I am a huge proponent of usability standards when it comes to software. I’m not advocating that everything be the exact same, but there are certain basic functions that should be included in every modern software package available today. Here at work, we have a software updater called BEAM. It is a home-grown software package that violates one of the most basic usability functions every software designer should follow. There is no “Not Now” button. What I mean by this is, there isn’t a button that allows you to cancel the updates, and there isn’t a function that allows me to schedule my update for a more convenient time.
Some of you are probably saying “so what? Does it really take up that much of your time?, and it is nice that your IT department checks to see if your computer needs updating or not.” Well folks here it is, I work with video and multimedia applications that require me to leave my computer on for days at a time. When I have an unfortunate incident where I am forced to restart (thank you After Effects for crashing my system), the last thing I want to do is wait for an update so I can get back to work. Especially if I am on a deadline.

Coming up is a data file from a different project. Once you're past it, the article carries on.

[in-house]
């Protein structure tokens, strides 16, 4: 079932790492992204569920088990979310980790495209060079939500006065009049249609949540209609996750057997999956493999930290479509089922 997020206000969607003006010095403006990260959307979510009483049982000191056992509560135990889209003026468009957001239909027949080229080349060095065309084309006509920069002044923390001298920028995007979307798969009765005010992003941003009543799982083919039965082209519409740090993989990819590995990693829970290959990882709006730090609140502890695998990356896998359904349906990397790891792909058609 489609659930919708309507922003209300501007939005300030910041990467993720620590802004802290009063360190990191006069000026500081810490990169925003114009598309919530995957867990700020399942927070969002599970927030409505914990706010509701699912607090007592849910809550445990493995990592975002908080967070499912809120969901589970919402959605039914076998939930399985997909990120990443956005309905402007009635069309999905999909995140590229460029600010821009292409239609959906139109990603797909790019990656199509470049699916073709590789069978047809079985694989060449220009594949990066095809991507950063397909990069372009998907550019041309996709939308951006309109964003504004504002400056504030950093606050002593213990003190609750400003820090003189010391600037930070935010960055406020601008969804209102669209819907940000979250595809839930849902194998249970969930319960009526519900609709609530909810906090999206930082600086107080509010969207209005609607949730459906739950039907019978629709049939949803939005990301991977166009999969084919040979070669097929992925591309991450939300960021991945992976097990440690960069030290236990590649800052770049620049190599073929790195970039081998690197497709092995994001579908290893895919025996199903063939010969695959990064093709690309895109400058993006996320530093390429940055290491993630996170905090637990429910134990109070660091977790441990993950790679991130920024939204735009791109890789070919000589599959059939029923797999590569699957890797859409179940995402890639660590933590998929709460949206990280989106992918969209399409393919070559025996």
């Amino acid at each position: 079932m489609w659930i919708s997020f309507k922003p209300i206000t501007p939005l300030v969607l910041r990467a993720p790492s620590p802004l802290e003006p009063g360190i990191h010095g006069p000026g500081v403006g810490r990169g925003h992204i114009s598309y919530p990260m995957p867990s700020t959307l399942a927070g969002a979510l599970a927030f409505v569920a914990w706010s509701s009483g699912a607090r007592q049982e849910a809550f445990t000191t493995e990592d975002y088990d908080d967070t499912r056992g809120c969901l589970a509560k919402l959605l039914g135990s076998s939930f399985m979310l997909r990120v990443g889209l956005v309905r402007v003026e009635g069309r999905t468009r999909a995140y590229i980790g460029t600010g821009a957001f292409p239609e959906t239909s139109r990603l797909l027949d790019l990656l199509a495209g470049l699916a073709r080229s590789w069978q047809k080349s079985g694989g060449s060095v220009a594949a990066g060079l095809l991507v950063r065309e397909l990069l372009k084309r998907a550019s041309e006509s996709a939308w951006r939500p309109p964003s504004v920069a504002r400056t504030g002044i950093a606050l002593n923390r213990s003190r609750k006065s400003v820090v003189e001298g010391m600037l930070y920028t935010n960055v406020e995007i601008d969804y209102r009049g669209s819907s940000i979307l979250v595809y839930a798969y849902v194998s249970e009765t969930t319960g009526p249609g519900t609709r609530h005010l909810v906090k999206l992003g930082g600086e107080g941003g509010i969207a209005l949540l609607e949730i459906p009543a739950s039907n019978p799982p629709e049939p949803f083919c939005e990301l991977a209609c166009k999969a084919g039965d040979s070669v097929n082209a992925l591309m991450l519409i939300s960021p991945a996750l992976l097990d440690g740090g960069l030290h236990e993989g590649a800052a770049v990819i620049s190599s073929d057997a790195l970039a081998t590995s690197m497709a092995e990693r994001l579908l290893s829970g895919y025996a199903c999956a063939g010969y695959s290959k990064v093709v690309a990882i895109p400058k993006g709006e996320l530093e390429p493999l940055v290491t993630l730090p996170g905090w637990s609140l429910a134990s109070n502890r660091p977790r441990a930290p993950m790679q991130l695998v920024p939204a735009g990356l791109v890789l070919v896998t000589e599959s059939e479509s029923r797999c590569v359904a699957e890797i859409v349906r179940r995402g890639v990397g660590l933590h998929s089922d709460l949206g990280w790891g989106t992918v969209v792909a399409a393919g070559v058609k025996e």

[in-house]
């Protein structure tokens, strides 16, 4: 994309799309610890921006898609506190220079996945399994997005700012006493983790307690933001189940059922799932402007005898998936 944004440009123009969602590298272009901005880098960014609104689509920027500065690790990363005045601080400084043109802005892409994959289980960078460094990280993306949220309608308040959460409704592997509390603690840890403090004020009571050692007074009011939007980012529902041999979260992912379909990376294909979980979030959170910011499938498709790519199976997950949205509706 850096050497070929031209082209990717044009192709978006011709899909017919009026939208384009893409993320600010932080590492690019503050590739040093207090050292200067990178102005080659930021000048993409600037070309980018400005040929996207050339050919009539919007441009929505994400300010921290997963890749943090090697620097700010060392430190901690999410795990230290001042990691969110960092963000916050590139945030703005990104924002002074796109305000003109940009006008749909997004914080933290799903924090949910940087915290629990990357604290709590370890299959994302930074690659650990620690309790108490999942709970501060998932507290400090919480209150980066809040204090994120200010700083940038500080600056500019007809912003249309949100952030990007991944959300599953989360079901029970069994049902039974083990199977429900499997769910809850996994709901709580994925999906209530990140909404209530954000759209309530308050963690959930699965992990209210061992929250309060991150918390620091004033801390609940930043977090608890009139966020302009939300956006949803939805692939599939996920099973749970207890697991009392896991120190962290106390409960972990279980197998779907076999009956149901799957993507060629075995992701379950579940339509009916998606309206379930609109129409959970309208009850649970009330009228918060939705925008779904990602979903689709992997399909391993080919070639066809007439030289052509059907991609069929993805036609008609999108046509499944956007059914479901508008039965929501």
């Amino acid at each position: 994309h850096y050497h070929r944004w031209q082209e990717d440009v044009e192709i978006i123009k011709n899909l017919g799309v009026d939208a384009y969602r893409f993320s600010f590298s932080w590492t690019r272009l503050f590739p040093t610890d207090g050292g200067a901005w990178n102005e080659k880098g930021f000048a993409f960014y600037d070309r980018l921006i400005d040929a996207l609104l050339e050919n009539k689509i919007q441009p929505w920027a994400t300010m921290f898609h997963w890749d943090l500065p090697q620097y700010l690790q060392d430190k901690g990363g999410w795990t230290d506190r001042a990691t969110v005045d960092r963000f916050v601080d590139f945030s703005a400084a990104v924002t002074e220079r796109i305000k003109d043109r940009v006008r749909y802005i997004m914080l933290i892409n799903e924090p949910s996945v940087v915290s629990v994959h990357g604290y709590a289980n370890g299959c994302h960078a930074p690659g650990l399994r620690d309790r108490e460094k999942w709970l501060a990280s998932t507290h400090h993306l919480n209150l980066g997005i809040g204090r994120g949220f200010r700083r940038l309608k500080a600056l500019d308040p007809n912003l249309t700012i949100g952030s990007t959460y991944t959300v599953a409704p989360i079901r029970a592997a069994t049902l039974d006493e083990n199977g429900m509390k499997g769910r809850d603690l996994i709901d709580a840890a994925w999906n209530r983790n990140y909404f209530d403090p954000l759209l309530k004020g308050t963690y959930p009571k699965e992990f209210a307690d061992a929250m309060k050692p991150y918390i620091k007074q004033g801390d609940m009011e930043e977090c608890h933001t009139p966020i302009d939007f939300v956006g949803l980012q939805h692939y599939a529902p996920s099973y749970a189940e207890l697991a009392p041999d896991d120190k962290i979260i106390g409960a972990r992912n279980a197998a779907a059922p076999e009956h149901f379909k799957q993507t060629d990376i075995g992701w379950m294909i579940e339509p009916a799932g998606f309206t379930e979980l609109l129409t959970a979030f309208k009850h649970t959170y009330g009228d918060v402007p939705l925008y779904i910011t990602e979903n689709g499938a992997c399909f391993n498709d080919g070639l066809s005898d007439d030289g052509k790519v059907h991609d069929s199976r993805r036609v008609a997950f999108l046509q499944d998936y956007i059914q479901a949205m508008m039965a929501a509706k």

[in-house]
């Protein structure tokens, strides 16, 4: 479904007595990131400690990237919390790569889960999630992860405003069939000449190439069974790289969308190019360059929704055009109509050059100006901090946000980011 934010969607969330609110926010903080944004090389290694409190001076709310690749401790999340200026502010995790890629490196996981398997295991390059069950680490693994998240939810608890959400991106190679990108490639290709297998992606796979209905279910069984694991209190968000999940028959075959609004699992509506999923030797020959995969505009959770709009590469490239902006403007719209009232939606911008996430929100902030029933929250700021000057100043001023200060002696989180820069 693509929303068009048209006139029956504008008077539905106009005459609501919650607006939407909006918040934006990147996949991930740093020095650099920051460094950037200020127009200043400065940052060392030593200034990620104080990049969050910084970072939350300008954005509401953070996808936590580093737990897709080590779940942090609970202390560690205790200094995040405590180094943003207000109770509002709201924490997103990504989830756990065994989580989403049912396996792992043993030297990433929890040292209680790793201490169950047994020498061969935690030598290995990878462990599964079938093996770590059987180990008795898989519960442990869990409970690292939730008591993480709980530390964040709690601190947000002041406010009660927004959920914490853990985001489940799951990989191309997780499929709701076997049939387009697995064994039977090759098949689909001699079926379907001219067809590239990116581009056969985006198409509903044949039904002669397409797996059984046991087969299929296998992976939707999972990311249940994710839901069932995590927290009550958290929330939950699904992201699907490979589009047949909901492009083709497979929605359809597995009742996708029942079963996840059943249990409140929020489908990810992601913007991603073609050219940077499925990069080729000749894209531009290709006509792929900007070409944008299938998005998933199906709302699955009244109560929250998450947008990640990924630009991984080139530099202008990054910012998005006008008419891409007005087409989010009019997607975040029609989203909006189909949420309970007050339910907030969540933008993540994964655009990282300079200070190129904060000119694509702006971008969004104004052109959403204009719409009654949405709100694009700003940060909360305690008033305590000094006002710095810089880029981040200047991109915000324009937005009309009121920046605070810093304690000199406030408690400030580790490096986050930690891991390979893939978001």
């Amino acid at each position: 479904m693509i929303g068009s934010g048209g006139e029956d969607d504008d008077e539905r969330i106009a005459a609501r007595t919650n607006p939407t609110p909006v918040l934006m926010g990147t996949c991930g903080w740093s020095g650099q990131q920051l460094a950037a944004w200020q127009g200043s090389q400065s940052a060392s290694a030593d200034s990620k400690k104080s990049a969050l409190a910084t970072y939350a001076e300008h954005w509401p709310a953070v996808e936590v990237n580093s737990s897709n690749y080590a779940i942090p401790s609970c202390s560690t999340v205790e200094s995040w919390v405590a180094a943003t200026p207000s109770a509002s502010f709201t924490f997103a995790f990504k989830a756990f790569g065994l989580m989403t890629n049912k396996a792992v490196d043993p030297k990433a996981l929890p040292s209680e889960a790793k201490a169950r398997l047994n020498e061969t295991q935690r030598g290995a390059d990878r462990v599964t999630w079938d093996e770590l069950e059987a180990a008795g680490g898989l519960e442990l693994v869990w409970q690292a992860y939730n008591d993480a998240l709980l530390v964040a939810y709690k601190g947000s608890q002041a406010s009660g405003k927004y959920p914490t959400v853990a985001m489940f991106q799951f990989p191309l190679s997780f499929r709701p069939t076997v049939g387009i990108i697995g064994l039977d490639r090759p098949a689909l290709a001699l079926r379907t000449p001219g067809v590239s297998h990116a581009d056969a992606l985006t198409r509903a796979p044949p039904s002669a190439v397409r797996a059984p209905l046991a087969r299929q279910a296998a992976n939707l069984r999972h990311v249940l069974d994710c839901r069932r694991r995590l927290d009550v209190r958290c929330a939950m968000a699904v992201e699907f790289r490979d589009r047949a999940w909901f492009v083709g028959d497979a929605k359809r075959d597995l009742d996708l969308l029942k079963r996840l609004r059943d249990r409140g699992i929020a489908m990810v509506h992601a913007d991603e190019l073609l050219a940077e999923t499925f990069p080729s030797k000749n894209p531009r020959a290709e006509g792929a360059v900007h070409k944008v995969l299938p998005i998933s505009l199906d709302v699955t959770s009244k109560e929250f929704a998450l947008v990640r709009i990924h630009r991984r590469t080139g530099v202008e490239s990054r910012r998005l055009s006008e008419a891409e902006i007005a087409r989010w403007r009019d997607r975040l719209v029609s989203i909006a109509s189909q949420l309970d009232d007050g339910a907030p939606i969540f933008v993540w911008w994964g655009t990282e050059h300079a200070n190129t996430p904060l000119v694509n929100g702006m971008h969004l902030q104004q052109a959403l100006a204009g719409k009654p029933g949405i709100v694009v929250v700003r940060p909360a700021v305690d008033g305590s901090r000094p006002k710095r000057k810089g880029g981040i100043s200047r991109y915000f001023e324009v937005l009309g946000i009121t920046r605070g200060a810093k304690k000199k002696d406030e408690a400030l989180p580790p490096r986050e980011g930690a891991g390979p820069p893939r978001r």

I just don’t get it. I know that there is probably some thinking that says if we give them a “Not Now” button, no one will ever update their computer systems. Or maybe it’s a “This way we can make sure all computers have identical software loads which will minimize tech support issues”, kind of thing. I don’t know. What I do know is this. Every modern piece of software designed in the last 10 years that does automatic update checks has a “Not Now” button. That is good usability design. That is good software design.
Oh, look my computer just restarted. I’m going to wrap this up so I can get back to work.
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